Inarticulacy is difficult to write and harder to perform. The stutters, the pauses, the half-finished sentences, it’s not that easy to replicate in any convincing fashion. But it’s something that young playwright David Watson does well. You can see his characters searching for words, struggling to express themselves, their unvoiced feelings floating just beneath the surface.
Watson is just 22 and this is his second play produced on the London stage. Flight Path concerns eighteen year old Jonathan. His parents have recently split, he’s about to sit his A levels and he has a 25 year old brother with learning disabilities, whom he has to help care for. Jonathan is bright and academically able (he’s predicted three As and a B in his A levels) but the pressures placed him, to look after his older brother, to bump that fourth B up to an A, are taking their toll.
His part time job at the airport isn’t helping lots of night shifts but he enjoys hanging out with his old school friend Joe (mouthy and street hardened in a way Jonathan is not) and Joe’s girlfriend Lauren. And when Joe suggests an inventive (and illegal) way of making some extra cash, Jonathan goes along with it that despite his reservations.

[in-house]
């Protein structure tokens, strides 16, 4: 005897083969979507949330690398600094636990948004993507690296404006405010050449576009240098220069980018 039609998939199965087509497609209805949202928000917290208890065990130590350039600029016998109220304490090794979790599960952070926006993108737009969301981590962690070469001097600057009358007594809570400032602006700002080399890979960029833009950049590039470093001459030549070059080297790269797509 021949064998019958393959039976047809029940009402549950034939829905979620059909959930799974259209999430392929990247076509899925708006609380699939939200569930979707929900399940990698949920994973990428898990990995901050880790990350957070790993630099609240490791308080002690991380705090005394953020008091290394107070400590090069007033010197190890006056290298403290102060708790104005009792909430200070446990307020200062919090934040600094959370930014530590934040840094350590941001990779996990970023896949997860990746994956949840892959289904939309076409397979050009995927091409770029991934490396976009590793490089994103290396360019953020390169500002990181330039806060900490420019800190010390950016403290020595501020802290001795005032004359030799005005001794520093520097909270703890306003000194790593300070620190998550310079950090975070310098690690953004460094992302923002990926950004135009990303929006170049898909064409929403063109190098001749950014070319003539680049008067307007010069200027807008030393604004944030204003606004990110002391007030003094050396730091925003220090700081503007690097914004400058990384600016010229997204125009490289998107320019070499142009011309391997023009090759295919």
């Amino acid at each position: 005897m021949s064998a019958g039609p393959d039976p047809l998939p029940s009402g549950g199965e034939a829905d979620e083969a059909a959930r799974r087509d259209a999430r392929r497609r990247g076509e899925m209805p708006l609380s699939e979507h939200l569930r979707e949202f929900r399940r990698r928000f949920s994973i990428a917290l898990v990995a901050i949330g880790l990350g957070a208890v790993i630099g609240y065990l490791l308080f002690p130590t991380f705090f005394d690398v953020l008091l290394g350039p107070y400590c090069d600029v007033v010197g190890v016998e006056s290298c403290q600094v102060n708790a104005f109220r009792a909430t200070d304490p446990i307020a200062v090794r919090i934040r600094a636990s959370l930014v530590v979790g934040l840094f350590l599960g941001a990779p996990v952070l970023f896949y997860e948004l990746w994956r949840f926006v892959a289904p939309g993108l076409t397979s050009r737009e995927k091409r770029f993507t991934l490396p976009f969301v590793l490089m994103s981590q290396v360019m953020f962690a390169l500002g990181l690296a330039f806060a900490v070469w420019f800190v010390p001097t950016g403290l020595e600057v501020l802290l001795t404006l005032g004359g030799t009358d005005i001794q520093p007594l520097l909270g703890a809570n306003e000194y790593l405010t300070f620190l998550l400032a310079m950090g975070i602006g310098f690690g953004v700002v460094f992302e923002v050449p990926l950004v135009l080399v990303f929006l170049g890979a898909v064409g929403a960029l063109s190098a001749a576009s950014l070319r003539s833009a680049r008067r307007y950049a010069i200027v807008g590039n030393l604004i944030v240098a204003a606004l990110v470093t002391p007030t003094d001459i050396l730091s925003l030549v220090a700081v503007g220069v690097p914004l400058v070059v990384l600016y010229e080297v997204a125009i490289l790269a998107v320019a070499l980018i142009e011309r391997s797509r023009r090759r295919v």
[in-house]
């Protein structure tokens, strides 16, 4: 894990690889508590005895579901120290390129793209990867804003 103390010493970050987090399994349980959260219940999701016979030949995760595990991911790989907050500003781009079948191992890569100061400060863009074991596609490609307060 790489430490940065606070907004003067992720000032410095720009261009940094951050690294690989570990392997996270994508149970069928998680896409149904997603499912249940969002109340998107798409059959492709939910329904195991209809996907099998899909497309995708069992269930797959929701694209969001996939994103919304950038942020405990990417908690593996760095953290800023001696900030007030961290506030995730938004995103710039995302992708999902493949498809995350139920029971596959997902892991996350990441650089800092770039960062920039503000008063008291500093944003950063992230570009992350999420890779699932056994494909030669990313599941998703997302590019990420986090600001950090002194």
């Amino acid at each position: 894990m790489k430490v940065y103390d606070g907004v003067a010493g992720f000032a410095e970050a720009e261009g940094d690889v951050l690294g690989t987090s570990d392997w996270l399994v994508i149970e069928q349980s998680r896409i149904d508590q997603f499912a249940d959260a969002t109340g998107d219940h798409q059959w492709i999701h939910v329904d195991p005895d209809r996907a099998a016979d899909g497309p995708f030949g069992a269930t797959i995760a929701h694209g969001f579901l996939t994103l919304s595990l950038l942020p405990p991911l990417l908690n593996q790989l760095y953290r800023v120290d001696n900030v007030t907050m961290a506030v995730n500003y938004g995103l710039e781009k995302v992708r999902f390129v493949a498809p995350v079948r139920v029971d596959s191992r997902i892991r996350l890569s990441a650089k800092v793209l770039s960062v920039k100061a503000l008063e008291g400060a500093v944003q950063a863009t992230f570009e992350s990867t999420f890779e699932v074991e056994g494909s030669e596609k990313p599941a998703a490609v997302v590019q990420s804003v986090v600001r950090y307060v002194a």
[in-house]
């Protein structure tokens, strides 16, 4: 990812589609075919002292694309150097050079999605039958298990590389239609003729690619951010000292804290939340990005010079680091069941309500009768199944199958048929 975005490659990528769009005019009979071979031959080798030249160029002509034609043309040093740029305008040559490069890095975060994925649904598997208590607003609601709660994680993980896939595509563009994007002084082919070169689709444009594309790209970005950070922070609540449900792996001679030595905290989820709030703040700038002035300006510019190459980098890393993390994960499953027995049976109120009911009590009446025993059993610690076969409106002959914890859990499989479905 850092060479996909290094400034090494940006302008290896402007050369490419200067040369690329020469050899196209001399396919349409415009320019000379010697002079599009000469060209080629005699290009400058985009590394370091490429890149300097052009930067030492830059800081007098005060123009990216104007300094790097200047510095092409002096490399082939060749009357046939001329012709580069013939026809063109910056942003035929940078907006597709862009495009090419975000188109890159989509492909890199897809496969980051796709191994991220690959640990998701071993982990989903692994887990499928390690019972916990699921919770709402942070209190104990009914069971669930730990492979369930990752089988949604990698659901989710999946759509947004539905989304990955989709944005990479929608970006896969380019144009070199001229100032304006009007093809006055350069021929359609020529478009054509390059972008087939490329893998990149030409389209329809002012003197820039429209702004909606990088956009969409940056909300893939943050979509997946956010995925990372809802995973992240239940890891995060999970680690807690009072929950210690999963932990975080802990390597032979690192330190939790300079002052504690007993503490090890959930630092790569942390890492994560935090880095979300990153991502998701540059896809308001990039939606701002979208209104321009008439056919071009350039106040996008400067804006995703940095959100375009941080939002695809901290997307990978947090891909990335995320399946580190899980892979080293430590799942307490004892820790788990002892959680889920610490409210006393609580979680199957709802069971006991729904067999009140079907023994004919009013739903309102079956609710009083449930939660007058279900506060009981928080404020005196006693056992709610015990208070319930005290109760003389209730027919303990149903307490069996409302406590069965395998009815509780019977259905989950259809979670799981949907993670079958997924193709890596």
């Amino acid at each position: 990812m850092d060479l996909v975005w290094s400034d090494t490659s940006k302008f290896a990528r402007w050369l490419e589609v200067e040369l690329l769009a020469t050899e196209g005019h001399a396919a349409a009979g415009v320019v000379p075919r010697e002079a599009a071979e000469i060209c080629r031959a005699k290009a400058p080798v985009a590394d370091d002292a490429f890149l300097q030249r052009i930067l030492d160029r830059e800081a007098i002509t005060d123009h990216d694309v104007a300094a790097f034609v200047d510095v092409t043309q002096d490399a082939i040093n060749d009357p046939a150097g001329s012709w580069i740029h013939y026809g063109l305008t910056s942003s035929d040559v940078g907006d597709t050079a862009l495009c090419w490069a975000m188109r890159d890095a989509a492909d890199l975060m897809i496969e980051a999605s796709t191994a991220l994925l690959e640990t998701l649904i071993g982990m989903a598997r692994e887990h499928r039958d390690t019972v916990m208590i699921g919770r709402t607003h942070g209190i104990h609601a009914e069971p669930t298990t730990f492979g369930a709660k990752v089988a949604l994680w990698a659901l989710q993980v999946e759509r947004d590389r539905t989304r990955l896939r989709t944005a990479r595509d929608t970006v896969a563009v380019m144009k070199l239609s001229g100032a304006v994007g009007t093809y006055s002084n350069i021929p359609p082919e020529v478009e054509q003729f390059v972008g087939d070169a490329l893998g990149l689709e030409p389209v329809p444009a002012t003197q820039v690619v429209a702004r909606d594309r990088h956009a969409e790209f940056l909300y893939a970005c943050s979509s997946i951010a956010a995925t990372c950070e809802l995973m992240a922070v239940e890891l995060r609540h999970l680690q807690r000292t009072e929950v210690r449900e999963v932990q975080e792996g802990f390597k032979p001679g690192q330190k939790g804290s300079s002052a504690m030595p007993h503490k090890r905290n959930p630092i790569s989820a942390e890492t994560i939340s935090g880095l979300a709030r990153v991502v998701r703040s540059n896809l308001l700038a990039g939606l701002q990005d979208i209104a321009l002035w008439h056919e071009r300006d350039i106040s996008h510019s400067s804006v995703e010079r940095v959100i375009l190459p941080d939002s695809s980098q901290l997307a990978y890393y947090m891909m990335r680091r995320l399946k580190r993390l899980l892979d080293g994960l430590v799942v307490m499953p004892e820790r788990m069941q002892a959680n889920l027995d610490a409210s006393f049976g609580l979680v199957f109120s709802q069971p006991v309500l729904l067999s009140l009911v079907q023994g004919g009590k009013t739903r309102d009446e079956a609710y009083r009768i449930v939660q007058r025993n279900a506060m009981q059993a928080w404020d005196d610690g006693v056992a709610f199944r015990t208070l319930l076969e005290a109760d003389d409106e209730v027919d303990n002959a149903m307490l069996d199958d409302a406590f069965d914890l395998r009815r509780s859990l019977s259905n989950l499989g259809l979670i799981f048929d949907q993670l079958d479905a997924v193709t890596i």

While the set-up is conventional, the play constantly side-steps the narrative traps you expect it to fall into. With its between scene blurts of hip-hop, I initially feared this would be a tiresome, angst ridden piece of ‘issue’ theatre, but it subtly subverts expectations on various levels. Jonathan’s social worker mother, for example, screams of clich when she first appears but she soon reveals an inner warmth. A woman who wallows in other people’s problems all day, she allows the stress of her job to bleed into her family life, but she is in an impossible situation, struggling to do right by both her children, and in both cases uncertain how to do so.
Jonathan’s relationship with his brother, love muddied by frustration and the burden of responsibility, is also affecting to watch, aided by a superb performance by Cary Crankson, as the cynical, occasionally brattish and resentful, but clearly weighed down Jonathan. He is ably supported by Scott Swadkins, as Daniel, Jonathan’s brother, and Ashley Madekwe as Lauren, an observant, intelligent girl with a big heart buried underneath her street-smart banter.
Watson’s play is ambitious and emotionally plausible, though it could do with being trimmed in some places and fleshed out in others the suitcase full of cocaine that crops up midway through the play is completely out of place and it’s difficult to believe that the generally grounded Jonathan would get so easily involved with serious criminal activity.
The sweetly hopeful ending may be quite simple, but it feels refreshing given the fact that a tragic denouement is almost obligatory in plays of this nature the writing again upending expectations in a welcome manner. Watson writes his younger characters more convincingly than the older ones, but I think that’s to be expected given his age and I’m truly excited to see what he does next.